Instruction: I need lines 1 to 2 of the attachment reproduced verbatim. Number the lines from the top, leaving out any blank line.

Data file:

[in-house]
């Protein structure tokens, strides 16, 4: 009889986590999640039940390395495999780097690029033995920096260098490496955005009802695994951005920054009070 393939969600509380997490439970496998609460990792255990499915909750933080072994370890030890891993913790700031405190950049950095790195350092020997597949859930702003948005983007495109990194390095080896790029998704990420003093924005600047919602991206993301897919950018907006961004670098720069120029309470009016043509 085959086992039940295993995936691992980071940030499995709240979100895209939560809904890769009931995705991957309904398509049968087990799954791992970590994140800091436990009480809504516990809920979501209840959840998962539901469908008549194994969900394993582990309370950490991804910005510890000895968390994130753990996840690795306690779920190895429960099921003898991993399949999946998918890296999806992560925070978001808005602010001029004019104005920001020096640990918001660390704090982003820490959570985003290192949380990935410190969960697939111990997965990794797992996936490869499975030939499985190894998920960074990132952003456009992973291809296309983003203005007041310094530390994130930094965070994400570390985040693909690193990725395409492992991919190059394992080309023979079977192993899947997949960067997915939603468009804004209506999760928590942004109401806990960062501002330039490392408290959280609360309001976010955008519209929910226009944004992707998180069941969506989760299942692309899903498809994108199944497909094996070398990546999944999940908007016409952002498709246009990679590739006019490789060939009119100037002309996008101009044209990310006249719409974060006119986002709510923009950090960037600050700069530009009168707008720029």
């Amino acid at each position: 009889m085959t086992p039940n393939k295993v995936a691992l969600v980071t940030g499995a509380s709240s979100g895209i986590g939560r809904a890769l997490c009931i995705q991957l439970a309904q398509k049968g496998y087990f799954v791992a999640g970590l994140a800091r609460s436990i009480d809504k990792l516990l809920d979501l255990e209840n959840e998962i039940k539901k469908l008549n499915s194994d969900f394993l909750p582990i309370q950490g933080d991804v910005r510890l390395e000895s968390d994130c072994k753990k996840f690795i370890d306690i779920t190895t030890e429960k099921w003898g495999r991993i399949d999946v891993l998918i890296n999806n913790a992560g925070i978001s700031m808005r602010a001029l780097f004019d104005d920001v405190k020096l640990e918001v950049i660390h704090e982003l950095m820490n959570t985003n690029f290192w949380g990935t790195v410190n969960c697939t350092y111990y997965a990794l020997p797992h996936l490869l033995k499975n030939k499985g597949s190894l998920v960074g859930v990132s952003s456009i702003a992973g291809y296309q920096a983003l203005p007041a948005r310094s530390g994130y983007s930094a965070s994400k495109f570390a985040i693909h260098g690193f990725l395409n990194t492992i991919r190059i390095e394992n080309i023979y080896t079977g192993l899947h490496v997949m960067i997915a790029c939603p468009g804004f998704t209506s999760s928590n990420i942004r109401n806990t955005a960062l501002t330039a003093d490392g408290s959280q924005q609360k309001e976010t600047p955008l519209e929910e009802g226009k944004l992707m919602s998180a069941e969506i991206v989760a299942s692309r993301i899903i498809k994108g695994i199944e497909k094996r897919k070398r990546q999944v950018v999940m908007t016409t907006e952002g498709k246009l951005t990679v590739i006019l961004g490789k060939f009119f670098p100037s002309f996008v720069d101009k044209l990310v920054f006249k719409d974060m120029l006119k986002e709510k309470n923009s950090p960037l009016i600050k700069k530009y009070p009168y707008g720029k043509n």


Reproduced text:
[in-house]
């Protein structure tokens, strides 16, 4: 009889986590999640039940390395495999780097690029033995920096260098490496955005009802695994951005920054009070 393939969600509380997490439970496998609460990792255990499915909750933080072994370890030890891993913790700031405190950049950095790195350092020997597949859930702003948005983007495109990194390095080896790029998704990420003093924005600047919602991206993301897919950018907006961004670098720069120029309470009016043509 085959086992039940295993995936691992980071940030499995709240979100895209939560809904890769009931995705991957309904398509049968087990799954791992970590994140800091436990009480809504516990809920979501209840959840998962539901469908008549194994969900394993582990309370950490991804910005510890000895968390994130753990996840690795306690779920190895429960099921003898991993399949999946998918890296999806992560925070978001808005602010001029004019104005920001020096640990918001660390704090982003820490959570985003290192949380990935410190969960697939111990997965990794797992996936490869499975030939499985190894998920960074990132952003456009992973291809296309983003203005007041310094530390994130930094965070994400570390985040693909690193990725395409492992991919190059394992080309023979079977192993899947997949960067997915939603468009804004209506999760928590942004109401806990960062501002330039490392408290959280609360309001976010955008519209929910226009944004992707998180069941969506989760299942692309899903498809994108199944497909094996070398990546999944999940908007016409952002498709246009990679590739006019490789060939009119100037002309996008101009044209990310006249719409974060006119986002709510923009950090960037600050700069530009009168707008720029």